Koepka coming up clutch under pressure
October 24, 2018
By Ben Everill, PGATOUR.COM
Inside the PGA TOUR
Brooks Koepka's journey to becoming Player of the Year
The most striking part of Brooks Koepka’s win at THE CJ CUP @ NINE BRIDGES last week was his ability to recognize the importance of the moments down the stretch and execute under that pressure.
Gary Woodland threw everything but the proverbial kitchen sink at Koepka, but he stepped up and swatted away each challenge like he was a script writer in Hollywood with a flair for the dramatic.
Woodland made a long putt across the length of a green. Koepka answered immediately.
Woodland just miscued slightly. Koepka turned a missed green into a chip in.
It was the greatest takeaway from his win at the PGA Championship also — how seemingly effortlessly he absorbed the pressure of a Tiger Woods Sunday charge.
And not just any charge, but one at the time that saw virtually the entire world tune it to witness what they hoped to be an ultimate comeback story.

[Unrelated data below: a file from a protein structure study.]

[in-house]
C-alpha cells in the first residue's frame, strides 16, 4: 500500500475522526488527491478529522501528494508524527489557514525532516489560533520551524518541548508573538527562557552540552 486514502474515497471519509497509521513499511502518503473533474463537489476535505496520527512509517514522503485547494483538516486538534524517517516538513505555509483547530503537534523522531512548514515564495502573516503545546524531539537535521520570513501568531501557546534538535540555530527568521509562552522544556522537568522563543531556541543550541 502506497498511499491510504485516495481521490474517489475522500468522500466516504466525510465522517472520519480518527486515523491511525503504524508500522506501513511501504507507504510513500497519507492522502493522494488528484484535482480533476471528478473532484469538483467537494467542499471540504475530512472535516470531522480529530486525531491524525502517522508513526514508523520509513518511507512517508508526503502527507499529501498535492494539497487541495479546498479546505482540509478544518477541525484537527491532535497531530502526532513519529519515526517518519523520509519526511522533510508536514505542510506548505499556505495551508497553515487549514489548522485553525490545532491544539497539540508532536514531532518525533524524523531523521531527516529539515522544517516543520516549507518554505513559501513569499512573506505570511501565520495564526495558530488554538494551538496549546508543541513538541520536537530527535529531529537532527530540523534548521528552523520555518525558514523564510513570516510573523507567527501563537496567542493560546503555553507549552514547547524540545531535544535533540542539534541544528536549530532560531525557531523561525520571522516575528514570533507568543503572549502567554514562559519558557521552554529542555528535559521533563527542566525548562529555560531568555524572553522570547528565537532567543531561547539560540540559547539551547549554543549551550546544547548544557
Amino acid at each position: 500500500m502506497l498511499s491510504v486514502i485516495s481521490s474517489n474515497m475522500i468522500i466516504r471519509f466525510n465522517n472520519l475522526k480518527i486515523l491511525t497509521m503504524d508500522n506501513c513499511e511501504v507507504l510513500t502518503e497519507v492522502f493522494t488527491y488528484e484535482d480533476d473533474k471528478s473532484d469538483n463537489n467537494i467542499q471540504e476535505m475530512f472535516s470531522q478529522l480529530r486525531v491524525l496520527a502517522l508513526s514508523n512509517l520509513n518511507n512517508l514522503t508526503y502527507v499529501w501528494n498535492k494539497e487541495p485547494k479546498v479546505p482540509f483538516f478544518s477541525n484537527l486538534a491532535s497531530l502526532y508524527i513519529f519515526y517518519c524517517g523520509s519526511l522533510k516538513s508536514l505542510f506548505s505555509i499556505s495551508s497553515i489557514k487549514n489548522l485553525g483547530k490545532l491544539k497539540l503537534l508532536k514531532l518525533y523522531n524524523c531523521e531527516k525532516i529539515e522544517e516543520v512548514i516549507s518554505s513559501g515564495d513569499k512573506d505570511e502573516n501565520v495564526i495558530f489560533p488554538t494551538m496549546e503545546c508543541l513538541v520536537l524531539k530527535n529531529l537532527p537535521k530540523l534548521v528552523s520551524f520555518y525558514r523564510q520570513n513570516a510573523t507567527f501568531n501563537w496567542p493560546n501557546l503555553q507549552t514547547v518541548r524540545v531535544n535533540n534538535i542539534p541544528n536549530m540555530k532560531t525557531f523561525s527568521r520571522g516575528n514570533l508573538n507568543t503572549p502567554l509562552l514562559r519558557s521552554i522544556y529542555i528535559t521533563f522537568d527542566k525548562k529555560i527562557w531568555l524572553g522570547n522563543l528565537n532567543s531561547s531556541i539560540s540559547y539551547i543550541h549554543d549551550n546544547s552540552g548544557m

No disrespect to Brooks, but of the three men in contention at Bellerive he may have been the least supported that day.
It wasn’t because he didn’t deserve it, or because he isn’t a phenomenal player. Just because he’d recently won the U.S. Open, and the fairytale of either a Woods comeback win or an Adam Scott resurgence the week he had lost good friend Jarrod Lyle to cancer may have played better in those Hollywood scripts mentioned above.
There is no doubt Koepka felt the groundswell of support shifting from him that day. Yet — he was able to absorb it all and fire the killer blows under the gun. His long-iron into the lengthy par-3 16th was as good as it gets under the pump.